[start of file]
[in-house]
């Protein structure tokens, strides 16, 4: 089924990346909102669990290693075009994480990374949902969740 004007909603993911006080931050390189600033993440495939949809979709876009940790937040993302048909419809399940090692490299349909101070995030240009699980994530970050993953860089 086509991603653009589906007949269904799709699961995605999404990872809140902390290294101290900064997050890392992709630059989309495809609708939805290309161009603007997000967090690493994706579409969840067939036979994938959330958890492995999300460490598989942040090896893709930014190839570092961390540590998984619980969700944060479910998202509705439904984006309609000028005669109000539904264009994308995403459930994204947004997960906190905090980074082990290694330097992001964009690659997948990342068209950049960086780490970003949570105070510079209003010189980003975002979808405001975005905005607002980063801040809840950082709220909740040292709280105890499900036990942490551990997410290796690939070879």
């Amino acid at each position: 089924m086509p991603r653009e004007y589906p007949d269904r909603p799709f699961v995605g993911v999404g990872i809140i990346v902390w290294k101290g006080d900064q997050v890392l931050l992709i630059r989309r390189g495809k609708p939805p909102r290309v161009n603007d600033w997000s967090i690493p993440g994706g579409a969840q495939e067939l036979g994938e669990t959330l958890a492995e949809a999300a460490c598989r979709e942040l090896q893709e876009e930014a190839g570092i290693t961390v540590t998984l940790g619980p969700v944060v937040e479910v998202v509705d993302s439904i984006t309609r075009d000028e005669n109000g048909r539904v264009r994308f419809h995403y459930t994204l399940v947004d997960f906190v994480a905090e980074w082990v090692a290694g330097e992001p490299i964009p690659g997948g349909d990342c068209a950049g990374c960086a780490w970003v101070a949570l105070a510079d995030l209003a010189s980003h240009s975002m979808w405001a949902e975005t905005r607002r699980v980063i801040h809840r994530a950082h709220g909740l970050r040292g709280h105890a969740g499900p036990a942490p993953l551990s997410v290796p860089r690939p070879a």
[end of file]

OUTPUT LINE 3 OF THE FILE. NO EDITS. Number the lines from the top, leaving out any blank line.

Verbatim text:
């Amino acid at each position: 089924m086509p991603r653009e004007y589906p007949d269904r909603p799709f699961v995605g993911v999404g990872i809140i990346v902390w290294k101290g006080d900064q997050v890392l931050l992709i630059r989309r390189g495809k609708p939805p909102r290309v161009n603007d600033w997000s967090i690493p993440g994706g579409a969840q495939e067939l036979g994938e669990t959330l958890a492995e949809a999300a460490c598989r979709e942040l090896q893709e876009e930014a190839g570092i290693t961390v540590t998984l940790g619980p969700v944060v937040e479910v998202v509705d993302s439904i984006t309609r075009d000028e005669n109000g048909r539904v264009r994308f419809h995403y459930t994204l399940v947004d997960f906190v994480a905090e980074w082990v090692a290694g330097e992001p490299i964009p690659g997948g349909d990342c068209a950049g990374c960086a780490w970003v101070a949570l105070a510079d995030l209003a010189s980003h240009s975002m979808w405001a949902e975005t905005r607002r699980v980063i801040h809840r994530a950082h709220g909740l970050r040292g709280h105890a969740g499900p036990a942490p993953l551990s997410v290796p860089r690939p070879a």